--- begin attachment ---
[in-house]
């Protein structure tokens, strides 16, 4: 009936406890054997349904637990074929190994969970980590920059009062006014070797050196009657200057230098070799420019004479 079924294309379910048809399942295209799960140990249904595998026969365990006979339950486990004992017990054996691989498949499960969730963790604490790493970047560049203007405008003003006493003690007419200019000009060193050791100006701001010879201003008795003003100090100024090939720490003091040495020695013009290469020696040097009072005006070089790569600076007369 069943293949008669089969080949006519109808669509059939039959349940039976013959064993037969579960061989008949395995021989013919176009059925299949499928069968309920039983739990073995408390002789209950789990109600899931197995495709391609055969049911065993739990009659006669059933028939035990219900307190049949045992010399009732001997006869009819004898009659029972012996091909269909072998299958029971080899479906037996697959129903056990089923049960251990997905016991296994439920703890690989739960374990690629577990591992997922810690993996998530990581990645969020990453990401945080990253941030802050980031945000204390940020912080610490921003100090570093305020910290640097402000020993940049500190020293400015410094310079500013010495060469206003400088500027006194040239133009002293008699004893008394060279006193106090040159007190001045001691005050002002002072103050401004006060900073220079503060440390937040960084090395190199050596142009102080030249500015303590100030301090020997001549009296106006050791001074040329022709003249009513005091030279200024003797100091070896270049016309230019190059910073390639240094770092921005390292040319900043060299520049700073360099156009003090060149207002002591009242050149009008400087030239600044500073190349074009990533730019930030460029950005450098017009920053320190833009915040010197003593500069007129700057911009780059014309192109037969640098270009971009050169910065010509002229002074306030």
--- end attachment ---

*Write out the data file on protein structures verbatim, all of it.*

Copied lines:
[in-house]
């Protein structure tokens, strides 16, 4: 009936406890054997349904637990074929190994969970980590920059009062006014070797050196009657200057230098070799420019004479 079924294309379910048809399942295209799960140990249904595998026969365990006979339950486990004992017990054996691989498949499960969730963790604490790493970047560049203007405008003003006493003690007419200019000009060193050791100006701001010879201003008795003003100090100024090939720490003091040495020695013009290469020696040097009072005006070089790569600076007369 069943293949008669089969080949006519109808669509059939039959349940039976013959064993037969579960061989008949395995021989013919176009059925299949499928069968309920039983739990073995408390002789209950789990109600899931197995495709391609055969049911065993739990009659006669059933028939035990219900307190049949045992010399009732001997006869009819004898009659029972012996091909269909072998299958029971080899479906037996697959129903056990089923049960251990997905016991296994439920703890690989739960374990690629577990591992997922810690993996998530990581990645969020990453990401945080990253941030802050980031945000204390940020912080610490921003100090570093305020910290640097402000020993940049500190020293400015410094310079500013010495060469206003400088500027006194040239133009002293008699004893008394060279006193106090040159007190001045001691005050002002002072103050401004006060900073220079503060440390937040960084090395190199050596142009102080030249500015303590100030301090020997001549009296106006050791001074040329022709003249009513005091030279200024003797100091070896270049016309230019190059910073390639240094770092921005390292040319900043060299520049700073360099156009003090060149207002002591009242050149009008400087030239600044500073190349074009990533730019930030460029950005450098017009920053320190833009915040010197003593500069007129700057911009780059014309192109037969640098270009971009050169910065010509002229002074306030």